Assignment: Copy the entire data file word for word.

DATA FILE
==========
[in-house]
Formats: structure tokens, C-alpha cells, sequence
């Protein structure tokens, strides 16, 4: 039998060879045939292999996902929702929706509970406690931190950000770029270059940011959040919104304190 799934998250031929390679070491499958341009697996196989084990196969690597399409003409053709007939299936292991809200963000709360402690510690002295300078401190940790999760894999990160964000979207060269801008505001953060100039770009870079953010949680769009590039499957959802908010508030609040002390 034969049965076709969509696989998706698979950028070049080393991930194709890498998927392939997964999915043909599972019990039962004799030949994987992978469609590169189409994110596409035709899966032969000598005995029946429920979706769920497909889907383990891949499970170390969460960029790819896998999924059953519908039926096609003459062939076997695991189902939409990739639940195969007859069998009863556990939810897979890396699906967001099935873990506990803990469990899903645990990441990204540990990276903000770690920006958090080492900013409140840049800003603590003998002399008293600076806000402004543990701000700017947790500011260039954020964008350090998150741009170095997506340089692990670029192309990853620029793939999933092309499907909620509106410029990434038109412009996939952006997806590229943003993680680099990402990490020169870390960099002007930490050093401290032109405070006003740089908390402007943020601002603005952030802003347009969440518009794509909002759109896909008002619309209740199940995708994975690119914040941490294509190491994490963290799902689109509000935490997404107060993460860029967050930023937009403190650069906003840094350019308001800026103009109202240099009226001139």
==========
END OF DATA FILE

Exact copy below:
[in-house]
Formats: structure tokens, C-alpha cells, sequence
């Protein structure tokens, strides 16, 4: 039998060879045939292999996902929702929706509970406690931190950000770029270059940011959040919104304190 799934998250031929390679070491499958341009697996196989084990196969690597399409003409053709007939299936292991809200963000709360402690510690002295300078401190940790999760894999990160964000979207060269801008505001953060100039770009870079953010949680769009590039499957959802908010508030609040002390 034969049965076709969509696989998706698979950028070049080393991930194709890498998927392939997964999915043909599972019990039962004799030949994987992978469609590169189409994110596409035709899966032969000598005995029946429920979706769920497909889907383990891949499970170390969460960029790819896998999924059953519908039926096609003459062939076997695991189902939409990739639940195969007859069998009863556990939810897979890396699906967001099935873990506990803990469990899903645990990441990204540990990276903000770690920006958090080492900013409140840049800003603590003998002399008293600076806000402004543990701000700017947790500011260039954020964008350090998150741009170095997506340089692990670029192309990853620029793939999933092309499907909620509106410029990434038109412009996939952006997806590229943003993680680099990402990490020169870390960099002007930490050093401290032109405070006003740089908390402007943020601002603005952030802003347009969440518009794509909002759109896909008002619309209740199940995708994975690119914040941490294509190491994490963290799902689109509000935490997404107060993460860029967050930023937009403190650069906003840094350019308001800026103009109202240099009226001139």